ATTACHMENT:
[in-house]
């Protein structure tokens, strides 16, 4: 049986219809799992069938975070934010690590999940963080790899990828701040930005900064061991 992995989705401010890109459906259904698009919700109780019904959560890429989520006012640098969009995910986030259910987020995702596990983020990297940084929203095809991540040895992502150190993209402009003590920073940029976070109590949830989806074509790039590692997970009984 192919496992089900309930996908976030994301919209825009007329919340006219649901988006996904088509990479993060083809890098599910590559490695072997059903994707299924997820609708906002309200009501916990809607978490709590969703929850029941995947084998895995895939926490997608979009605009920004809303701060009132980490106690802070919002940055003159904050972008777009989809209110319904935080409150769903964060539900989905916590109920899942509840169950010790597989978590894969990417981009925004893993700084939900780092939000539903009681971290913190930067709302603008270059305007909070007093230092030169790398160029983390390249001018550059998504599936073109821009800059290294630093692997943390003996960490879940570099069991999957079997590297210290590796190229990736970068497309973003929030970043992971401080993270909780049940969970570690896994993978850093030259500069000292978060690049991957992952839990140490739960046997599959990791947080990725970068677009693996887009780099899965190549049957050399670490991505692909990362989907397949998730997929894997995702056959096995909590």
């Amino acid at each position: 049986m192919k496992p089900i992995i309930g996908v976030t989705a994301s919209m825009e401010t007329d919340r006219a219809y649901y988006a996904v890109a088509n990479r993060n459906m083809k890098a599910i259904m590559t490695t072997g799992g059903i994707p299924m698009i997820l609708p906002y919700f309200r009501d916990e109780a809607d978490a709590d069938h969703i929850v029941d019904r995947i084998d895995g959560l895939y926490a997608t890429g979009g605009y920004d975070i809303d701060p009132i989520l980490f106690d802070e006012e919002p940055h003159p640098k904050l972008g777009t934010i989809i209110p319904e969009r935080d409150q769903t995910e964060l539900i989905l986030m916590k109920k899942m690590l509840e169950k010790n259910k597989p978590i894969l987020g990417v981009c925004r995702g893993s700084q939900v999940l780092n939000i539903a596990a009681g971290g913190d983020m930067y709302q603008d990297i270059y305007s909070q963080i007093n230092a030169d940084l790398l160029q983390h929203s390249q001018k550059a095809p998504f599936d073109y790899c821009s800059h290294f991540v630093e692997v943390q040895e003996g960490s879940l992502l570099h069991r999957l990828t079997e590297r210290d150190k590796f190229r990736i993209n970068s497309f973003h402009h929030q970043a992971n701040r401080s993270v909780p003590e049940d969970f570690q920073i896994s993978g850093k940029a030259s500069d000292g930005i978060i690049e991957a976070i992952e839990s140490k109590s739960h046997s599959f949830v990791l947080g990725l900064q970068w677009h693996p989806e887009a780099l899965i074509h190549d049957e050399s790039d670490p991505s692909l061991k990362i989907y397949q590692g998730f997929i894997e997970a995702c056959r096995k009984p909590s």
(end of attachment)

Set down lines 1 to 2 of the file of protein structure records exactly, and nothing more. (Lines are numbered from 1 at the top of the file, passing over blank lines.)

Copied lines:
[in-house]
């Protein structure tokens, strides 16, 4: 049986219809799992069938975070934010690590999940963080790899990828701040930005900064061991 992995989705401010890109459906259904698009919700109780019904959560890429989520006012640098969009995910986030259910987020995702596990983020990297940084929203095809991540040895992502150190993209402009003590920073940029976070109590949830989806074509790039590692997970009984 192919496992089900309930996908976030994301919209825009007329919340006219649901988006996904088509990479993060083809890098599910590559490695072997059903994707299924997820609708906002309200009501916990809607978490709590969703929850029941995947084998895995895939926490997608979009605009920004809303701060009132980490106690802070919002940055003159904050972008777009989809209110319904935080409150769903964060539900989905916590109920899942509840169950010790597989978590894969990417981009925004893993700084939900780092939000539903009681971290913190930067709302603008270059305007909070007093230092030169790398160029983390390249001018550059998504599936073109821009800059290294630093692997943390003996960490879940570099069991999957079997590297210290590796190229990736970068497309973003929030970043992971401080993270909780049940969970570690896994993978850093030259500069000292978060690049991957992952839990140490739960046997599959990791947080990725970068677009693996887009780099899965190549049957050399670490991505692909990362989907397949998730997929894997995702056959096995909590």